UK supermarket chains Tesco and Asda are increasingly relying on suppliers for free credit to fund growth, according to the Financial Times.

A Financial Times investigation into the accounts of UK supermarkets shows they derive finance from their suppliers to a much greater extent than most of their main rivals in Europe and the US, the paper said.

The amount owed to Tesco’s creditors has risen by GBP2.2bn (US$3.8bn) in the past five years, while its stocks have risen by GBP700m, providing GBP1.5bn to fund its business. Trade creditors on Asda’s balance sheet have risen by GBP700m, while stocks have risen by 200m, yielding GBP500m.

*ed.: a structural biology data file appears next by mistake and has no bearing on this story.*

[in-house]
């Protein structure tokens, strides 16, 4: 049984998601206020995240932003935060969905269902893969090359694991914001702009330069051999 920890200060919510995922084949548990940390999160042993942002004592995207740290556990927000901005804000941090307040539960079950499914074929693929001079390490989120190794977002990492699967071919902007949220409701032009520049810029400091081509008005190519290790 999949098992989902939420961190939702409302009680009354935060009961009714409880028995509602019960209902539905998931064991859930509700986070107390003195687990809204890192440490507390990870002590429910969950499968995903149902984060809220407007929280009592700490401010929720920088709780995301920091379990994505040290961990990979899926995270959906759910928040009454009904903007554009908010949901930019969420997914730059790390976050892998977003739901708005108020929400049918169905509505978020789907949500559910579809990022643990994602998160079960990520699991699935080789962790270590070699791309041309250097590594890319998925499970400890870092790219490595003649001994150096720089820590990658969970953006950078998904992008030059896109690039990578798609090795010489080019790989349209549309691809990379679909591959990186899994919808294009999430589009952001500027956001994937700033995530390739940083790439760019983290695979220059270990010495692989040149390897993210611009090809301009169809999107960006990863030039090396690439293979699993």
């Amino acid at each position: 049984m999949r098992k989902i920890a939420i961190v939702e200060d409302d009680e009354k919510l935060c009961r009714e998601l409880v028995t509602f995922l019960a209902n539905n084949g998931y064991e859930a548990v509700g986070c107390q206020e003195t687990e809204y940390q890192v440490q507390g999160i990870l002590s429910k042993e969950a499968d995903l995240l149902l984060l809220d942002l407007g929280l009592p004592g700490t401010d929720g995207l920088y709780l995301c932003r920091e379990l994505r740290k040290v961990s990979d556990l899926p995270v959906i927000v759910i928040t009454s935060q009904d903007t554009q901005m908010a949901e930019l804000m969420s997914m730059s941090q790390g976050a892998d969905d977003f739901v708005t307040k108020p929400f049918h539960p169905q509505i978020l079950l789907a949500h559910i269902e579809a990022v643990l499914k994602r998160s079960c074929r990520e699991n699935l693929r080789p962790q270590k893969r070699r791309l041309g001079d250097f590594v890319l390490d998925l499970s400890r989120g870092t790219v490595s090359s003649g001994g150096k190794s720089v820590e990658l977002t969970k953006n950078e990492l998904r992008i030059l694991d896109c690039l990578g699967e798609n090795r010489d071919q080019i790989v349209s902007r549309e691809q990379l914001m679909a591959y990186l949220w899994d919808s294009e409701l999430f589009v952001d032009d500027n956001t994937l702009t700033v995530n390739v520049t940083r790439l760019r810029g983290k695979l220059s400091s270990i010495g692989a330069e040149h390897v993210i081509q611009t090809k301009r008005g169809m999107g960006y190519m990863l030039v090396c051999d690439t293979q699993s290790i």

“An increasing proportion of our business is now done overseas where traditionally longer payment terms exist,” the paper quoted Tesco spokesman Jonathan Church as saying. “Similarly we sell more non-food nowadays where the payment terms are traditionally longer.”

“We have a good record of payment on time and our terms are always agreed upfront with suppliers,” he said.

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Asda said its accounts gave an inflated view of the proportion of trade creditors in its stocks because they provided a snapshot at its year end, which was not representative of the whole year, the paper said.